Many attempts have been made to overcome the disadvantages of the conventional immersion heaters with the development of other types of heaters. The most typical examples of such attempts are the strip, tape and pad heaters. These heaters are made of electrical resistance wire sheathed in an asbestos or glass fiber mesh cloth. These heaters can be used to cover complex shapes or circuitous and serpentine conduits. Unfortunately these types of heaters cannot be immersed and thus are relatively inefficient and expensive to operate since over half of the heat energy is lost to the surrounding air. A further disadvantage of these types of heaters arises from the fact that they can be easily damaged and shorted out by mechanical abrasion, cuts from sharp edges or hard blows. These heaters are also made of expensive materials; theyare e'xpensive'to manufacture; and they usually do not offer any cost saving over the conventional immersion heater.

SUMMARY OF THE INVENTION The flexible immersion heater of the present invention, comprises in combination a section of flexible, fluid impermeable tubing; a section of electrical resistance wire lying within said tubing along the length thereof; a fitting having a central bore which is attached to one end of the tubing; two sections of electrical wire connected to the opposite ends of said resistance wire and extending: through the central bore of said hose fitting; and means of closing off the opposite end of said tubing.

It is an object of the present invention to provide an immersion heater having a flexible immersion heater element which can be employed in conduits, pipes and tanks. More particularly, it is an object to provide an immersion heater which can be employed in circuitous or serpentine conduits, pipes and tanks.

Another object of the present invention is to provide an immersion heater which has a flexible immersion heater element which can be easily inserted into conduits, pipes andtanks. More particularly, it is an object to provide an immersion heater having a flexible immersion heater element which can be inserted into bending, twisting, serpentine or circuitous conduits, pipes or tanks.

A further object of the present invention is to provide an immersion heater which can be readily constructed and installed on the job site. More particularly, it is an object to provide an immersion heater which has a heater element prepared from a minimum of parts, which is easy to maintain and which can be made to given dimensions for a given job on the job site.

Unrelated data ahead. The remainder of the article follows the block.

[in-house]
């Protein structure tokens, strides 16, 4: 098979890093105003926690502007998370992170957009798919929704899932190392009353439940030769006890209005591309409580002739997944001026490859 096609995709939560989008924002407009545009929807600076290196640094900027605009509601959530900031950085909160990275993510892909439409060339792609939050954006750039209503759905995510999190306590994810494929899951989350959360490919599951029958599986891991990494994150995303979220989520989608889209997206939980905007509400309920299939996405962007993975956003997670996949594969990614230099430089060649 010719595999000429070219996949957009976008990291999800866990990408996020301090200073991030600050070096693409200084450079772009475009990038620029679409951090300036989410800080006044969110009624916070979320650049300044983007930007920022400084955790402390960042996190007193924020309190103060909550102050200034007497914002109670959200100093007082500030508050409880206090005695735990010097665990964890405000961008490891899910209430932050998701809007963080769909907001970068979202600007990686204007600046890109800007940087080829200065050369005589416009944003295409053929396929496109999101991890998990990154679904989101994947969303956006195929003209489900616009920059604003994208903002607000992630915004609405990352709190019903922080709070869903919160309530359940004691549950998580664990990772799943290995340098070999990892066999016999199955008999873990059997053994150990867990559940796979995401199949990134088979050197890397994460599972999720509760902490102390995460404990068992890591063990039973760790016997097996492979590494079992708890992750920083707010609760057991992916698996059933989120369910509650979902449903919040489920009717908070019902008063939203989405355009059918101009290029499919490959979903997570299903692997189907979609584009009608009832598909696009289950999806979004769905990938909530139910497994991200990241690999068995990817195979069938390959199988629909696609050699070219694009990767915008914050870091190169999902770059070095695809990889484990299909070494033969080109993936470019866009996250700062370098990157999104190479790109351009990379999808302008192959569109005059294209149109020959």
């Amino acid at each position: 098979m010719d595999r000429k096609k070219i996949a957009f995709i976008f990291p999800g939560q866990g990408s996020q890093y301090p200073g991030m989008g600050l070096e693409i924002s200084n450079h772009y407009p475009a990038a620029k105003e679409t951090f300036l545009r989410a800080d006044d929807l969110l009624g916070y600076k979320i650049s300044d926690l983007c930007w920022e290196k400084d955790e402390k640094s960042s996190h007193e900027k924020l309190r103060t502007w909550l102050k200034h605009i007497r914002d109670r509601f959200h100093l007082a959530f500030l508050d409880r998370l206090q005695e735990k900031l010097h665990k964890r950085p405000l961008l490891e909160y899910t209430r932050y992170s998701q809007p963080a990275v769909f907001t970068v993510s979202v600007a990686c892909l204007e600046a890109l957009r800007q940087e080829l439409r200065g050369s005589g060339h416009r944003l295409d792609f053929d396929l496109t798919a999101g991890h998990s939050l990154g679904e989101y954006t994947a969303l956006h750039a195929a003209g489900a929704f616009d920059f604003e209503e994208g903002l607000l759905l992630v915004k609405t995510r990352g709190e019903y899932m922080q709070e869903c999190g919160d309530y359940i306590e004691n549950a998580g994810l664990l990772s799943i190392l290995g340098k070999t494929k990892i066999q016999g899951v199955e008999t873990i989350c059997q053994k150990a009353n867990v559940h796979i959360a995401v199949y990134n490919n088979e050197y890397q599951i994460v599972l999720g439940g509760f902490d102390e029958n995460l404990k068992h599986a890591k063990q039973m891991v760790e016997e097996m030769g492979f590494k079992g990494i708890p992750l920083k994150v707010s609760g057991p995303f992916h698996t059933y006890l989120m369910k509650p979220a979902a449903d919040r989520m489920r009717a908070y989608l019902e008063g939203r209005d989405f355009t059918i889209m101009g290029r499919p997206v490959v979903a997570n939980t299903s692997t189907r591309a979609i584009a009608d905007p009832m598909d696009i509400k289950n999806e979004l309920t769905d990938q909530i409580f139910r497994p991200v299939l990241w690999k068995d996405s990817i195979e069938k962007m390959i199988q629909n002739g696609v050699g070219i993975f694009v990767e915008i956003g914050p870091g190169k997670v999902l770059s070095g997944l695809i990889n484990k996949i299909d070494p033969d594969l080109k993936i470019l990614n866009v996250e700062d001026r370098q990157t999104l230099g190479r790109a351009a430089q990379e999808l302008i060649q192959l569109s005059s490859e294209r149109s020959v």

Another and further object of the present invention is to provide an immersion heater which is of simple construction, made of readily available and inexpensive materials and which can be made in a minimum number of man hours with relatively inexpensive tools.

An important object of the invention is to provide an immersion heater wherein the fitting through which the electrical leads extend is an ordinary hose nipple having frusto-conical annular ribs, the tube containing the resistane wire being telescoped over the hose nipple at one end. With this construction, an immersion heater of any desired length may be made readily in the field.

DESCRIPTION OF THE DRAWINGS FIG. 1 is a cross-sectional view of a flexible immersion heater in a conduit system and incorporating the presently preferred embodiment of the invention;

FIG. 2 is a cross-sectional view of the flexible immersion heater element of FIG. 1 taken along line 2-2;

FIG. 3 is a fragmentary cross-sectional view of the outer end of a flexible immersion heater element incorporating an alternative embodiment of the invention;

FIG. 4 is a fragmentary cross-sectional view of the outer end of a flexible immersin heater element incorporating another embodiment of the present invention;

FIG. 5 is a cross-sectional view of the flexible immersion heater element of FIG. 4 taken along line 5-5;

FIG. 6 is a cross-sectional view of the flexible immersion heater element of FIG. 4 taken along line 6-6;

FIG. 7 is a fragmentary sectional view illustrating the installation of the flexible immersion heater of the present invention in a fluid containing tank;

FIG. 8 is a fragmentary cross-sectional view of the outer end of a flexible immersion heater element incorporatinganother embodiment of the present invention;

FIG. 9 is a fragmentary cross-sectional view of the outer end of a flexible immersion heater element incorporating a further embodiment of the present invention; and

FIG. 10 is a fragmentary cross-sectional view of the outer end of a flexible immersion heater element incorporating still another embodiment of the present invention.

DETAILED DESCRIPTION OF THE INVENTION Referring to FIG. 1, an immersion heater 1 is mounted in a conduit system 10. The conduit system includes a threaded T-fitting 11, having a mason l2 and a side bore 13 connecting with the central bore.

A threaded male first conduit 14 is attached to the first end of the T-fitting in axial alignment with the central bore. A threaded female-male reducing fitting 15 is attached to the second end of the T-fitting in axial alignment with the central bore. The immersion heater 1 is threaded into the reducing fitting 15 with flexible immersion heater element 16 extending through fitting 15, the T-fitting and the first conduit. A second conduit 17 is attached to the side bore of the T-fitting in axial alignment with the side bore 13. The first and second conduits are an integral part of a fluid system (not shown).

The flexible immersion heater element 16 includes a fluid impermeable flexible tube 20 having a central bore 20A. The upper end of the tube is attached to a threaded male tube fitting 21, which is an ordinary hose nipple having frusto-conical annular ribs. An insulated, flexible electrical resistance wire 22, folded upon itself, is situated within the tubes bore 20A and runs the length thereof (see FIG. 2). The respective ends of the resistance wire are connected to two insulated electrical leads 23A and 238. The electrical leads pass through the central orifice 21A of the tube fitting 21,